‘Nets for Nets’ more than the score

By Nick Pitts
January 29, 2009

A lay-up finds it’s way into the hoop and through the net, generally good for two points. On Thursday, Jan. 22, however, the swooshing sound meant so much more.

For each Cavalier basket scored, Catholic Relief Service Ambassadors pledged to donate a Malaria net to West Africa as part of Nets for Nets.

“With every basket scored by the Cabrini team, I was visualizing a child receiving the gift of life and protection from malaria,” Arlene Flaherty, CRS justice and peace partnership liaison, said. “Cabrini not only ‘educates for the heart’ but also ‘plays with a global heart.’ CRS is proud to be partners in global solidarity with Cabrini.”

Malaria is the leading cause of illness and death in The Gambia, an area of West Africa suffering under extreme poverty. The bed nets are the cheapest and most effective way of fighting Malaria. One bed net can last a family up to four years.

“Research has found that every 30 seconds in Africa, a child dies of Malaria,” Brittany Mitchell, CRS migration ambassador and senior English and communication major, said. “I really wanted to bring awareness to such a devastating statistic.”

The idea came to Mitchell in August, during a meeting with the Catholic Relief Services in Radnor, Pa. Arlene Flaherty and Maureen McCullough, CRS Northeast regional director, were discussing the possibility and Mitchell was thrilled to bring this event to Cabrini.

“It was really a team effort, between all of the CRS community, the sponsors and the athletics department. The entire college was really supportive,” Mitchell said.

“This was really a student generated event and that’s what makes us feel thrilled that the spirit of compassion and social justice is not just something that comes from the faculty and the staff, it is lead by the students,” Director of International Partnerships Dr. Mary Laver, said. “Nets for Nets builds on our partnership with CRS and it allows Cabrini’s staff, faculty and students to make a difference along side with our partners.”

A double-header was the stage for the fundraiser as both teams played Immaculata University at the Nerney Field House. Both the men’s and women’s teams were victorious, with the lady Cavs winning 70-51 and the men’s 79-66.

Eighty baskets were scored in all, meaning that 80 nets would be donated at a cost of $560, but since $700 was raised through ticket sales and donations, the ambassadors were able to pledge 100 malaria nets.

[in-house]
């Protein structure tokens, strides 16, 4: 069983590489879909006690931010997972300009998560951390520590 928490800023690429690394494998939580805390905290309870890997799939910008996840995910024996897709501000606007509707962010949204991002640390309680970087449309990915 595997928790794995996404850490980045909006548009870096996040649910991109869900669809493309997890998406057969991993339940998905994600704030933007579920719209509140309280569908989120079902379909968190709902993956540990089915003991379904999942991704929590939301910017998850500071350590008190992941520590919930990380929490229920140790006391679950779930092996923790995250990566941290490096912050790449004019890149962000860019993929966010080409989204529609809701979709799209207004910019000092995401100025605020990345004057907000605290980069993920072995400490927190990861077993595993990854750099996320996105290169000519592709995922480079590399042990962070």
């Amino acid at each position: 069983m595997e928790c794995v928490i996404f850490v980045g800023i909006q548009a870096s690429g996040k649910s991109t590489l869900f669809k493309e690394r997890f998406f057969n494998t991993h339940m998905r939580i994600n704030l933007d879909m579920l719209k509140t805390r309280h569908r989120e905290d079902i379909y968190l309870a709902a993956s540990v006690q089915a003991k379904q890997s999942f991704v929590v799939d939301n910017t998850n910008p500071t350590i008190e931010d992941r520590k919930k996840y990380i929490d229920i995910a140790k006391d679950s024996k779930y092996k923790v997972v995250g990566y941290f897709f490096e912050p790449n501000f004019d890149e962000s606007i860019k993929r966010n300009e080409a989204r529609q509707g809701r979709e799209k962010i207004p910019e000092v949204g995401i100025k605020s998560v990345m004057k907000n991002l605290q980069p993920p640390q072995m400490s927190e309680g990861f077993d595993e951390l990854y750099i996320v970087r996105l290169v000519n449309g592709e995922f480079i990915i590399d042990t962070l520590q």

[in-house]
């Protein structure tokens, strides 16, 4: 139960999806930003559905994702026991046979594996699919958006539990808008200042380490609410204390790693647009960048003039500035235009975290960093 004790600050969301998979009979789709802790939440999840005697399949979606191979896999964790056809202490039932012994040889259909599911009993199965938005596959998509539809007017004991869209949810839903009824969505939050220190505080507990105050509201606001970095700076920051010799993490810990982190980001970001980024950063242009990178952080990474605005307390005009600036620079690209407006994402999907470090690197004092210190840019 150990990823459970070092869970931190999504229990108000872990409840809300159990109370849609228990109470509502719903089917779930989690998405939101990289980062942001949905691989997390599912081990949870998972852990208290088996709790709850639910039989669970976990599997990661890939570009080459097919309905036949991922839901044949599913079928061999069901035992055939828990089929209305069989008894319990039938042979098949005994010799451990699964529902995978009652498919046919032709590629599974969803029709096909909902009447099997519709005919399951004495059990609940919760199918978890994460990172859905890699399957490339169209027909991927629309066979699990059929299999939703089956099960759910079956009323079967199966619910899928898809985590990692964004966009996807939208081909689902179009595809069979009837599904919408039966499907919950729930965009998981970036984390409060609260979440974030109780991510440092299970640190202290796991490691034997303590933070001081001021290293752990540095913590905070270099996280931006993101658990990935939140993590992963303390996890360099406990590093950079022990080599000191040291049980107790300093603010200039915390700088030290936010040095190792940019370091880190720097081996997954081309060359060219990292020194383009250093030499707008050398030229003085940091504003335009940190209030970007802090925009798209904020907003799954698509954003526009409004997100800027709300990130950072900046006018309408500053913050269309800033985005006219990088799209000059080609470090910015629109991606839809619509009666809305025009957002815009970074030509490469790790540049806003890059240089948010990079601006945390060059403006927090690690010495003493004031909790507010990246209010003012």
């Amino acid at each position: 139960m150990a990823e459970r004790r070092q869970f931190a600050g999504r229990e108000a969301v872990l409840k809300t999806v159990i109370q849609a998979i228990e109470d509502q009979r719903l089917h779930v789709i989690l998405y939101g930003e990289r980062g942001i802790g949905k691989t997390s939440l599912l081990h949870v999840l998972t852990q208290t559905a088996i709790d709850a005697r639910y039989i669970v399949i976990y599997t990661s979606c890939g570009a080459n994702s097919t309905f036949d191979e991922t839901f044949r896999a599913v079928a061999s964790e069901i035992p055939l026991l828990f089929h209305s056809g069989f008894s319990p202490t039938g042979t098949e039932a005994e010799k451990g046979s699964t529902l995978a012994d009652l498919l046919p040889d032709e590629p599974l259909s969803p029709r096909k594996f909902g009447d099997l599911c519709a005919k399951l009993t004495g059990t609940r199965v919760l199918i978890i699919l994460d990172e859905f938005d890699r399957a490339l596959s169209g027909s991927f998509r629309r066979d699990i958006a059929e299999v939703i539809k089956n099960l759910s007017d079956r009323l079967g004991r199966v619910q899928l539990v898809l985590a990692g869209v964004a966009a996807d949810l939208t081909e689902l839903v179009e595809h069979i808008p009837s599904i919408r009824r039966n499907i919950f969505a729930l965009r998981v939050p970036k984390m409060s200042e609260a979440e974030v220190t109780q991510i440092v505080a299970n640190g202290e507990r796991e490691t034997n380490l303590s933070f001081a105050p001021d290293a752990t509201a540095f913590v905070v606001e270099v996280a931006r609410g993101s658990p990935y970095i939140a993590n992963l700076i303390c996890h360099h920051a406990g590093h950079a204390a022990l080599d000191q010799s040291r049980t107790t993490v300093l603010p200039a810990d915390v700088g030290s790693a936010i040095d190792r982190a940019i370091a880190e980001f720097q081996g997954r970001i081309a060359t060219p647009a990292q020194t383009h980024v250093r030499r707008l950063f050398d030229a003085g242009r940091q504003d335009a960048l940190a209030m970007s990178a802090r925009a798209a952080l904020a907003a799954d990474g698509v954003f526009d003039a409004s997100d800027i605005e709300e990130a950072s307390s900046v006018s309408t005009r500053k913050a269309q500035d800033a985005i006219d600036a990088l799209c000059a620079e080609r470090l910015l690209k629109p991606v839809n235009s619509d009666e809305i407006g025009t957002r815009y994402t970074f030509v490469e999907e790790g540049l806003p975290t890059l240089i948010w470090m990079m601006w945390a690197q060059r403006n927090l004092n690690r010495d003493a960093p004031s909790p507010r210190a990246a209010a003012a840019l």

The nets cost $7 a piece and were purchased through Catholic Relief Services.

“It was great to be able to do what we love, yet help others out at the same time,” Brittany Mcleod, senior forward, said. “It was great to be a part of a good cause.”

With an all around combined effort from starters and bench players, Cabrini was able to cruise out to a commanding lead and hold their ground.

The team shot at 43.1 percent and leading the way was junior Alyssa Brady who earned 14 points overall. Senior Casey Kyler finished right behind Brady with eight points.

With the win, they remain a perfect 6-0 against Colonial Sports Athletic Conference opponents.

The men took the court shortly after the final buzzer and got right down to business, forcing Immaculata to commit 18 turnovers in the first half alone.

Junior Kevin Misevicius scored 21 points in the win in just 21 minutes played. Sophomore Glenn Washington recorded 14 points and sophomore Dom Farello earned his first double-double of the season with 12 points and 15 rebounds.

The win ended a two-game losing streak for the Cavs, who improved their record to 10-4 overall.

“Though Immaculata is usually a big game anyway, this definitely gave us much more to play for,” Misevicius, business major, said.

Though the mid-season wins were important for both teams, one could sense that the games both had much more significance than points in the standings.

Men’s Assistant Coach Saleem Brown saw the game as an important life lesson for his players.

“It was a great experience because it teaches our players to do something for somebody else,” Brown said. “We preach to our players not to be selfish, both on the court and in real life.”

“I told the players about the event a week before the game,” Jessica Zawrotny, senior psychology major and CRS ambassador-at-large, said. “Everyone was excited and willing to invite friends and family to come out and support the cause. They were also very interested in how the fundraiser came about.”

Zawrotny also noted that even non-Cabrini students and visitors were supportive and excited about the fundraiser.

“It was just so neat to see how many people were excited that weren’t even a part of the event, yet participated and wished us good luck,” Zawrotny said.

“You live the gospel message not only by doing it within your own community, but by sharing it with others,” Laver said.

When asked if the event was a success, Laver said that being able to buy 100 Malaria bed nets is quite a measure of success, but she also saw another positive.

“I think another measure of success is a little harder to pinpoint but equally important is that now there are a number of people on campus who may or may not have been aware of how preventable Malaria halfway around the world is and how much of an impact we can make on that,” Laver said. “That’s not something that we can tally up the same way we can tally up dollars or nets, or baskets, but to me I think that’s just as important and maybe more important because now there are members of this community who have seen and experienced what its like to be involved in a global solidarity issue and that is why we are here. That’s what education of the heart is all about.”

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Nick Pitts

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